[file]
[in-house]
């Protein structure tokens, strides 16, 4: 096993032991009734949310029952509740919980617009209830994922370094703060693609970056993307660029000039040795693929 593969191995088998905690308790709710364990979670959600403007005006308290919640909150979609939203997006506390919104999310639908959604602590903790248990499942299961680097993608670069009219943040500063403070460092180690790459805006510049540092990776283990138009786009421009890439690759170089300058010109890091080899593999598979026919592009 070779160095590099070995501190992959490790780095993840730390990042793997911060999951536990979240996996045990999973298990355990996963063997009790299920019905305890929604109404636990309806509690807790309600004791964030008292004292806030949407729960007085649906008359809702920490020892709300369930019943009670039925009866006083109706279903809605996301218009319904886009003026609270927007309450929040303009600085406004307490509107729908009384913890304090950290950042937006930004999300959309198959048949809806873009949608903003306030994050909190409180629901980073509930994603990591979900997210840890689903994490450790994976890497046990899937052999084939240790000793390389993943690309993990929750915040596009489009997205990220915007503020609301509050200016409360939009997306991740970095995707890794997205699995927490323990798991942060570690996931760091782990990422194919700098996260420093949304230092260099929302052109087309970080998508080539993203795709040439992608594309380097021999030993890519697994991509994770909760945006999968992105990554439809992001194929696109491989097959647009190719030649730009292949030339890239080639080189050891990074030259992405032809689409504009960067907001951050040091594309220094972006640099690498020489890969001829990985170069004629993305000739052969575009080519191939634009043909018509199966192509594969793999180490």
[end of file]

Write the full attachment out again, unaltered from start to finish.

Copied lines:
[in-house]
């Protein structure tokens, strides 16, 4: 096993032991009734949310029952509740919980617009209830994922370094703060693609970056993307660029000039040795693929 593969191995088998905690308790709710364990979670959600403007005006308290919640909150979609939203997006506390919104999310639908959604602590903790248990499942299961680097993608670069009219943040500063403070460092180690790459805006510049540092990776283990138009786009421009890439690759170089300058010109890091080899593999598979026919592009 070779160095590099070995501190992959490790780095993840730390990042793997911060999951536990979240996996045990999973298990355990996963063997009790299920019905305890929604109404636990309806509690807790309600004791964030008292004292806030949407729960007085649906008359809702920490020892709300369930019943009670039925009866006083109706279903809605996301218009319904886009003026609270927007309450929040303009600085406004307490509107729908009384913890304090950290950042937006930004999300959309198959048949809806873009949608903003306030994050909190409180629901980073509930994603990591979900997210840890689903994490450790994976890497046990899937052999084939240790000793390389993943690309993990929750915040596009489009997205990220915007503020609301509050200016409360939009997306991740970095995707890794997205699995927490323990798991942060570690996931760091782990990422194919700098996260420093949304230092260099929302052109087309970080998508080539993203795709040439992608594309380097021999030993890519697994991509994770909760945006999968992105990554439809992001194929696109491989097959647009190719030649730009292949030339890239080639080189050891990074030259992405032809689409504009960067907001951050040091594309220094972006640099690498020489890969001829990985170069004629993305000739052969575009080519191939634009043909018509199966192509594969793999180490």